Genre: Science Fiction, dystopian fantasy, LGBTQ+
Age Range: 14+
When half-unicorn Gary Cobalt gets out of prison, the last person he expects to meet is Jenny Perata, the wheelchair-bound Maori army veteran who captured his ship, imprisoned him, dug out his horn, and accused him of murdering the wife of her co-pilot, Cowboy Jim. But Jenny needs Gary’s help to make a delivery…and unless Gary wants the world to end in 25 hours, he must broker an uneasy truce with his enemies. Berry balances a fast-paced plot and bawdy humour with serious questions about environmental destruction, colonialism, and human supremacy.
Analysis: Intersectional Science Fiction – Woohoo!
Space Unicorn Blues is a great example of the ways science fiction and fantasy can evolve past – or revolt against – the colonialist or Eurocentric tropes that once formed the genres. In this novel, the characters have no default race, species, gender, sexual orientation, or nationality. The human nations who harshly rule the universe are not only the United States, but Australia and India. As in Battlestar Galactica, the soldiers are not restricted by gender or race. Instead, all of humanity is complicit in the destruction and enslavement of the Bala – the term used for magical beings. As a result of this premise, the central characters (save one) have complex intersectional identities.
Gary’s father is a unicorn prince; his mother, Anjali Ramanathan, is a human peace activist. After suffering the trauma of imprisonment and incarceration, Gary struggles between his desire to save other magical creatures and the need to collaborate with an old enemy. Gary presents ye old problem of unicorn characterization…he’s usually calm, grounded, spiritually centered…and his goodness means he’s a great deal more static than the second protagonist, Jenny Perata. (Ironically, the “full-blood” unicorns, Findae and Unamip are rather more sarcastic and morally flawed than Gary.)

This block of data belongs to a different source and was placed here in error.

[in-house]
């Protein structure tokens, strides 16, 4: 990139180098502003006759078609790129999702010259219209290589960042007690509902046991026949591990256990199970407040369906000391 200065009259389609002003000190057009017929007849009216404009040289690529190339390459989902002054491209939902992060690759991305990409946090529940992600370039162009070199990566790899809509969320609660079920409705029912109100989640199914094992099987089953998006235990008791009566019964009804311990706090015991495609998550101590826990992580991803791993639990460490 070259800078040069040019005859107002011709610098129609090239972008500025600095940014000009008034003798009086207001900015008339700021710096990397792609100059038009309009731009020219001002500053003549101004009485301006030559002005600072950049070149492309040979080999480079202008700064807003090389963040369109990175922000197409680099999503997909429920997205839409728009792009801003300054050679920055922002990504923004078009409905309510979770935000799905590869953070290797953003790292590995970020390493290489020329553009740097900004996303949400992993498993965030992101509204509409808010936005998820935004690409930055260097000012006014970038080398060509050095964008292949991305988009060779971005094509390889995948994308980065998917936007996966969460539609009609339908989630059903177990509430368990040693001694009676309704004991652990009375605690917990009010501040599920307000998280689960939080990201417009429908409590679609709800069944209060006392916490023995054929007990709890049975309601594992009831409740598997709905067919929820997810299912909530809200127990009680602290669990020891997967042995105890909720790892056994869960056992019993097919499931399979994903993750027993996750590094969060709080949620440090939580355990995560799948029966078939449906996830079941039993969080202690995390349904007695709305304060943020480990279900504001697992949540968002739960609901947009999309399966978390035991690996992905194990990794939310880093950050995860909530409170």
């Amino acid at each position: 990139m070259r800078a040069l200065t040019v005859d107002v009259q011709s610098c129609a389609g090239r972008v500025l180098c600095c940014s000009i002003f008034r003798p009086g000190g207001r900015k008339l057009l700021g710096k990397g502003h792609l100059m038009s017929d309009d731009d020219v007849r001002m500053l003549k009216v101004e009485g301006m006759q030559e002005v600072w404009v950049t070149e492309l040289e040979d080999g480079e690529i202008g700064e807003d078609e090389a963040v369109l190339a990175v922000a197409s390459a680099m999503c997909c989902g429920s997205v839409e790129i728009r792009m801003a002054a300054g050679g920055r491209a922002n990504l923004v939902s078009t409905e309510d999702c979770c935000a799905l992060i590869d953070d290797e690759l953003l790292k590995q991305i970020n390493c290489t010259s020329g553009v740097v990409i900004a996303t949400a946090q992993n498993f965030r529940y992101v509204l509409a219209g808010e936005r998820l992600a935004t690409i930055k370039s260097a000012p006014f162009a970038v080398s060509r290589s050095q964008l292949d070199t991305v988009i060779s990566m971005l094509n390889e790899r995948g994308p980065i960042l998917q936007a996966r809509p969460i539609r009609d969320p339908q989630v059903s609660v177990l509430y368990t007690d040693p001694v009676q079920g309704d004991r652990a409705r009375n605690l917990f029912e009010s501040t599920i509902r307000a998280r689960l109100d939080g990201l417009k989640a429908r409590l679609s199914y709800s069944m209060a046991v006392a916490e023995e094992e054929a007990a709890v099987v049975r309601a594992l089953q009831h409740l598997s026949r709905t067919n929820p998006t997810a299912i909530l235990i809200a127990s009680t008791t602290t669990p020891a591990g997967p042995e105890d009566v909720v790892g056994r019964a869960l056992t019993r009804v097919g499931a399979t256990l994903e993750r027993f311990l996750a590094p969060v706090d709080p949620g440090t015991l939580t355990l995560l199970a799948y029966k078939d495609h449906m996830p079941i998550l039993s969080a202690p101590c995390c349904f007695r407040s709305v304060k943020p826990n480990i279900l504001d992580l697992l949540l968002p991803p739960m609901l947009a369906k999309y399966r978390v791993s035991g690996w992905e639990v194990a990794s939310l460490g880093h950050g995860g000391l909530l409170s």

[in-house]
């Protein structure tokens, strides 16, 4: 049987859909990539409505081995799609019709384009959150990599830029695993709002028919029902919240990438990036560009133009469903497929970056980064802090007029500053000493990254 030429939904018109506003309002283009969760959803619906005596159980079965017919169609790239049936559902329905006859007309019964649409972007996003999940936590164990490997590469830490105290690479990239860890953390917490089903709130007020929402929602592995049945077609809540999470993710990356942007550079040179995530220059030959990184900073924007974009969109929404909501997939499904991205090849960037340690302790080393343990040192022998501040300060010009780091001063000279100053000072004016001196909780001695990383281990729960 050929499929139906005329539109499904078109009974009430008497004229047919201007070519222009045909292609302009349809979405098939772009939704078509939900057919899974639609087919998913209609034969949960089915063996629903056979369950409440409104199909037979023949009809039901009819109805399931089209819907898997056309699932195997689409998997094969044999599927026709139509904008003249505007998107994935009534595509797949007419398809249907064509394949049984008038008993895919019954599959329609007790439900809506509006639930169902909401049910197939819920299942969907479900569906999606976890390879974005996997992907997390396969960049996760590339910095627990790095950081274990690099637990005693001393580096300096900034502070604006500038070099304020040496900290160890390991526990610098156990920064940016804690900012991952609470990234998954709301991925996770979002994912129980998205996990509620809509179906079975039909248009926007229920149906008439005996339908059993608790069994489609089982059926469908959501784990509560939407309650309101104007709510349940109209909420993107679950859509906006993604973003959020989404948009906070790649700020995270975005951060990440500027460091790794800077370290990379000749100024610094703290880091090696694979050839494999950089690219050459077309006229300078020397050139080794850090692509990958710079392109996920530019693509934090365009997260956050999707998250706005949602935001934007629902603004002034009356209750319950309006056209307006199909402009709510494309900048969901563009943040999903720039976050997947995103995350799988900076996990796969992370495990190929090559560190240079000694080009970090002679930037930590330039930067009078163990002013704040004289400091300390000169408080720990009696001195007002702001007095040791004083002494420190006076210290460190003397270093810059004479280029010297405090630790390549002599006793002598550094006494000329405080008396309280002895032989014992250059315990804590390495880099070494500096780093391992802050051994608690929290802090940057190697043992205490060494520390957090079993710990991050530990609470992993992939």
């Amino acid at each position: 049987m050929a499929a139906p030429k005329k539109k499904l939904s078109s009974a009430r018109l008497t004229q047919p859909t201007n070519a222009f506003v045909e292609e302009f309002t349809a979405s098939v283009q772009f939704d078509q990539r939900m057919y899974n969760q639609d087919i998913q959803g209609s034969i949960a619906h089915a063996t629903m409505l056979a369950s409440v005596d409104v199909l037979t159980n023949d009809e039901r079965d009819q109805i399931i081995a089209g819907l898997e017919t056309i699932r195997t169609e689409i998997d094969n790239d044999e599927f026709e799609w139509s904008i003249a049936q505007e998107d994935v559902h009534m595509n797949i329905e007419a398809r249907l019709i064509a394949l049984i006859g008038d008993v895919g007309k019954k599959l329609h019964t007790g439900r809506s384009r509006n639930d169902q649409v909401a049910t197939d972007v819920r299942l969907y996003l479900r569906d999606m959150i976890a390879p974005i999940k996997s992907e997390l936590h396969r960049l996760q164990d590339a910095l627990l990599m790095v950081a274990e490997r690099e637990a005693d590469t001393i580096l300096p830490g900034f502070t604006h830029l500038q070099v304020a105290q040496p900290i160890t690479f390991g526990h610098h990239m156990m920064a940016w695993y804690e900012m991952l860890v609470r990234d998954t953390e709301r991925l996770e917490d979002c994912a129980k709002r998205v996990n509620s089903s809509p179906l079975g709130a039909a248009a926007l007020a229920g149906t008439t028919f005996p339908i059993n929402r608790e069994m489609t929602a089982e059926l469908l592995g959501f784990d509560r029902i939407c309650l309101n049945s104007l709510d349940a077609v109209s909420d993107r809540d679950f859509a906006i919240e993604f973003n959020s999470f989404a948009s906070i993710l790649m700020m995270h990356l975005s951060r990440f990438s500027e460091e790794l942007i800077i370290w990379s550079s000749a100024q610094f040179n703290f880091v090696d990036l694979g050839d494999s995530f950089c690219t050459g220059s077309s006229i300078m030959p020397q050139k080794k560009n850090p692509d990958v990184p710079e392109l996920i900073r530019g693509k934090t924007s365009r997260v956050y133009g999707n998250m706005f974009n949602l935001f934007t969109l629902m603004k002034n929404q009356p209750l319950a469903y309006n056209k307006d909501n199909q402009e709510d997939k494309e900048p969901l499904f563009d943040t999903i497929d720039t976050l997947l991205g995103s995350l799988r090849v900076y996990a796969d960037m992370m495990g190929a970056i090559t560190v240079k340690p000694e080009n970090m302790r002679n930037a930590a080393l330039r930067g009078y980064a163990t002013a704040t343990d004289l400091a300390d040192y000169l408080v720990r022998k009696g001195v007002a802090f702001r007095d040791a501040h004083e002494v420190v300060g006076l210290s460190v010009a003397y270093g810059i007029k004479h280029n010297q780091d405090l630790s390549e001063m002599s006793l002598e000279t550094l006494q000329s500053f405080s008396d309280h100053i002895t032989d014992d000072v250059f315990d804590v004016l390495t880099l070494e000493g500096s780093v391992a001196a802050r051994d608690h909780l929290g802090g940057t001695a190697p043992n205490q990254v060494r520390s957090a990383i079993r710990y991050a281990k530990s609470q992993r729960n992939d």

Jenny Perata is searching for her dryad wife, Kaila, who has been abducted by the soldiers of Reason. Jenny’s Maori identity is alternately central and peripheral to the way she moves through the world. Sometimes, being a wounded veteran who has turned against the army dominates her choices; at others, sing a funereal haka or using a patu she’s inherited are what feels most natural. Jenny is a success as a character, because nothing she does seems to be predetermined by categories of identity. Rather, her own growth is charted as she navigates between her status as a member of multiple, conflicting categories (colonizer and colonized, war hero and outlaw, bandit and wife, etc.)
Although it’s not a character per se, but Gary and Jenny’s “stoneship,” the Jaggery is an interesting way of reimagining technology as ecological symbiosis. It has trees growing in it, a lake whose fish monitor the level of gravity, and a pulsating heart kept healthy by the singing of a dwarven choir. The Jaggery is a great example of thinking beyond our current technological paradigms. If that means going beyond the plausibility of science fiction and into the realm of fantasy, oh well! We ought to have more imagination anyways when it comes to acknowledging humankind’s integration into the natural world.
The author has an obvious fondness for most of the characters, with the exception of the last central character, Cowboy Jim. It’s a little confusing. Jenny’s overt motivation for keeping Jim around is that, as a heterosexual older white American man, Jim has the ability to get Jenny’s ships out of tight situations. But he’s really terrible as a person AND as a pilot! If heterosexual older white American men still stand at the apex of power in this universe, there must be someone who is a little better…at least at flying! And even Jim’s seeming superiority should be questionable when we have Battlestar Galactica egalitarianism in the ranks of the Reason soldiers. By the end of the novel, Jim has no redeemable qualities, and the fact that his wife got eaten seems to gain him no sympathy. If Cheryl Ann was such a great person who had great taste in friends (her trope is Nice White Lady), then how are we supposed to understand her attachment to Cowboy Jim? Jim’s centrality to the plot seemed like a weakness in what is otherwise a very imaginative and probing novel.
Thus, while this book exceeds in its diverse formulations of lovable rogues, it stumbles a little in its villain.